Even the simple act of speaking publicly about the possession of cryptocurrencies is enough to draw criminal attention. In May 2017, New York startup founder Cody Brown fell victim to the same type of SIM-jacking scams that trapped Saddington. His conclusion: "Do not talk about Bitcoin Club, do not speak publicly online, with your real identity, about your exchanges or exchanges".
But for YouTube users who try to create followers and excite viewers, talking about trades is often a big part of the brand.
"Ian is a perfect case of what not to do," said Kenn Bosak, host of the YouTube series Pure Blockchain Wealth. "He published his wallet publicly on Twitter, saying he had more than $ 2 million in his wallet, becoming a public target." That's like saying, "I have $ 2 million in cash under my mattress." Walking honey pot & # 39; & # 39;
Bosak was hacked in September 2017. The attackers removed their Facebook and deactivated their Twitter and YouTube accounts in addition to stealing approximately $ 20,000 in cryptocurrencies. "I closed for months," he said. "Not because I lost the money, but because of the feeling that someone just came into your house and just pulled everything out and there was nothing you could do to stop them, but in a digital sense."
"You are a pot of honey to walk."
Bosak was careless when he started on YouTube. He used his real name instead of an alias and his real email, which he used to register for social networks and other services, was public. "Some of my YouTube videos make me leave my residence and show my address," he said.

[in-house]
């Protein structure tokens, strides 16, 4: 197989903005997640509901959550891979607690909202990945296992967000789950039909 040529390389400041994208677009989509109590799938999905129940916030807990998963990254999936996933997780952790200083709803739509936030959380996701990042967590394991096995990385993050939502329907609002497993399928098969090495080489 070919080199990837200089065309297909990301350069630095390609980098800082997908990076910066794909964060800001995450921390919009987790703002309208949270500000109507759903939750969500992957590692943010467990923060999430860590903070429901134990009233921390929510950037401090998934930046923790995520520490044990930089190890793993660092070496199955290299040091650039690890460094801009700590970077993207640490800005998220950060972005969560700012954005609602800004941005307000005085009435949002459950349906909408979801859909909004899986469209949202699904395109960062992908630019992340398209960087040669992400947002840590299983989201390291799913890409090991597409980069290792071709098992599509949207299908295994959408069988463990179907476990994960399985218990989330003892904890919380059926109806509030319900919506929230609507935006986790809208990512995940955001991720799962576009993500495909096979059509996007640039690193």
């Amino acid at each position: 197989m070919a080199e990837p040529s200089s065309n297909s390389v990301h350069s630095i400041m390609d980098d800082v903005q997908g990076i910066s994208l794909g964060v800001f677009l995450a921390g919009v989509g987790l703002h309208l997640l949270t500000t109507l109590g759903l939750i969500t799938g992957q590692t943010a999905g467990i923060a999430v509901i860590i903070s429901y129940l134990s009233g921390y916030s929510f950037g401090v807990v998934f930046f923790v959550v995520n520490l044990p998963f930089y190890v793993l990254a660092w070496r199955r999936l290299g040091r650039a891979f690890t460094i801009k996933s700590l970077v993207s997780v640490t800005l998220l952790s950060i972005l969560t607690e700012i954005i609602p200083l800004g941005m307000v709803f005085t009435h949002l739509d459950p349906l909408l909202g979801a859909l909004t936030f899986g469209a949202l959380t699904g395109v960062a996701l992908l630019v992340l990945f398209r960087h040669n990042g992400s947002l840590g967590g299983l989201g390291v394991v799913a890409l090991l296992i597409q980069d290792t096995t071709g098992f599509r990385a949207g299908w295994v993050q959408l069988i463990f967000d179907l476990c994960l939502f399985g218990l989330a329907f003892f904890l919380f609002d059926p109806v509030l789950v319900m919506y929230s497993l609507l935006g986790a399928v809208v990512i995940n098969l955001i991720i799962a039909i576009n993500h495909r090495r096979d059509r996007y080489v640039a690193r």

Like Saddington, he blames himself for his piracy. "The whole concept of crypto is to be your own bank," he said. "You just have to blame yourself, if the hacker exploits a way to get their funds, it's probably an educational process, most of the good education is not free." At the same time, he acknowledges that there is a financial and mental cost to him. secure their cryptocurrency assets and that even John McAfee, who created one of the most recognized computer security products of all time, had his Twitter hacked
If you want to be a personality in the cryptocurrency space, you suggested creating an alias, using non-public e-mail addresses and phone numbers to sign up for online accounts, and being discreet with personal finances.
"Talk about technology, do not talk about how much you have invested," he said. "All that aspect of wanting to be known, I want to be popular, I want to talk about this & # 39; – with this specific industry, you might want to mark that at a lower level".
Ian Balina said in a note on his Telegram channel that it has now been removed that he suspects that the hackers had compromised his university email account, which was listed as a backup email for his Google account. From there, the hackers were able to enter their Evernote account, which is where they stored their private passwords and passwords.
But while Saddington and Bosak resigned themselves to their losses, Balina says she is working with "experts and law enforcement" to find the perpetrators. Balina did not respond to a request for comment. He also eliminated the two videos broadcast live on Sunday from his YouTube channel.
"I'm not worried about money, I learned my lesson," he said on his Telegram channel. "I only care about catching the hacker." He said he had notified Binance and Kucoin, the exchanges where some of his coins were sent, and that he is "working diligently with a global team to get closer to whoever did this."
"Hoping to turn this L into a W," he said.